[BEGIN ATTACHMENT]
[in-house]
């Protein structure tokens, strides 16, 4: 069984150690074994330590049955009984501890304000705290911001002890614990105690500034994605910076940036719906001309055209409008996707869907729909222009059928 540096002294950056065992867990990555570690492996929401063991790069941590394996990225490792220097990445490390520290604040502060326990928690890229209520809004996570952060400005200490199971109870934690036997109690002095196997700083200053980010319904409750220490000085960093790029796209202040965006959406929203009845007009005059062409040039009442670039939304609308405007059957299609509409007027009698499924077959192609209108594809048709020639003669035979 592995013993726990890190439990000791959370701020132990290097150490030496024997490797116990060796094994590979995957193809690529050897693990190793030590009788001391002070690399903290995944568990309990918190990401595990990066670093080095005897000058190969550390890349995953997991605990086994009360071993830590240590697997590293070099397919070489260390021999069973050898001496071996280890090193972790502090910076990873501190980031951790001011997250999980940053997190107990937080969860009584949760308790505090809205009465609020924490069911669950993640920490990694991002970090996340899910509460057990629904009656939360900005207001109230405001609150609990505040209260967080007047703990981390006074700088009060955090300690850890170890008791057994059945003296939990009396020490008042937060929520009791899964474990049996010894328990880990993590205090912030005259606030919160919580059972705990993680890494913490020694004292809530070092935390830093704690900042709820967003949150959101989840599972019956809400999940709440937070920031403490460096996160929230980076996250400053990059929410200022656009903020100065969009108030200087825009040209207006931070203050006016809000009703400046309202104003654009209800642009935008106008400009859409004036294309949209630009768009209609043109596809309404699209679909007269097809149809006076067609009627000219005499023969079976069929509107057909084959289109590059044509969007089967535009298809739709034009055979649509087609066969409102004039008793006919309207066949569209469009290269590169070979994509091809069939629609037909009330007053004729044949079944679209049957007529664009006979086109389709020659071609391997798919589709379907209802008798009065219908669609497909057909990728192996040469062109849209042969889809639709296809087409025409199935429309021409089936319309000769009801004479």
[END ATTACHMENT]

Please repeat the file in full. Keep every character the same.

[in-house]
């Protein structure tokens, strides 16, 4: 069984150690074994330590049955009984501890304000705290911001002890614990105690500034994605910076940036719906001309055209409008996707869907729909222009059928 540096002294950056065992867990990555570690492996929401063991790069941590394996990225490792220097990445490390520290604040502060326990928690890229209520809004996570952060400005200490199971109870934690036997109690002095196997700083200053980010319904409750220490000085960093790029796209202040965006959406929203009845007009005059062409040039009442670039939304609308405007059957299609509409007027009698499924077959192609209108594809048709020639003669035979 592995013993726990890190439990000791959370701020132990290097150490030496024997490797116990060796094994590979995957193809690529050897693990190793030590009788001391002070690399903290995944568990309990918190990401595990990066670093080095005897000058190969550390890349995953997991605990086994009360071993830590240590697997590293070099397919070489260390021999069973050898001496071996280890090193972790502090910076990873501190980031951790001011997250999980940053997190107990937080969860009584949760308790505090809205009465609020924490069911669950993640920490990694991002970090996340899910509460057990629904009656939360900005207001109230405001609150609990505040209260967080007047703990981390006074700088009060955090300690850890170890008791057994059945003296939990009396020490008042937060929520009791899964474990049996010894328990880990993590205090912030005259606030919160919580059972705990993680890494913490020694004292809530070092935390830093704690900042709820967003949150959101989840599972019956809400999940709440937070920031403490460096996160929230980076996250400053990059929410200022656009903020100065969009108030200087825009040209207006931070203050006016809000009703400046309202104003654009209800642009935008106008400009859409004036294309949209630009768009209609043109596809309404699209679909007269097809149809006076067609009627000219005499023969079976069929509107057909084959289109590059044509969007089967535009298809739709034009055979649509087609066969409102004039008793006919309207066949569209469009290269590169070979994509091809069939629609037909009330007053004729044949079944679209049957007529664009006979086109389709020659071609391997798919589709379907209802008798009065219908669609497909057909990728192996040469062109849209042969889809639709296809087409025409199935429309021409089936319309000769009801004479």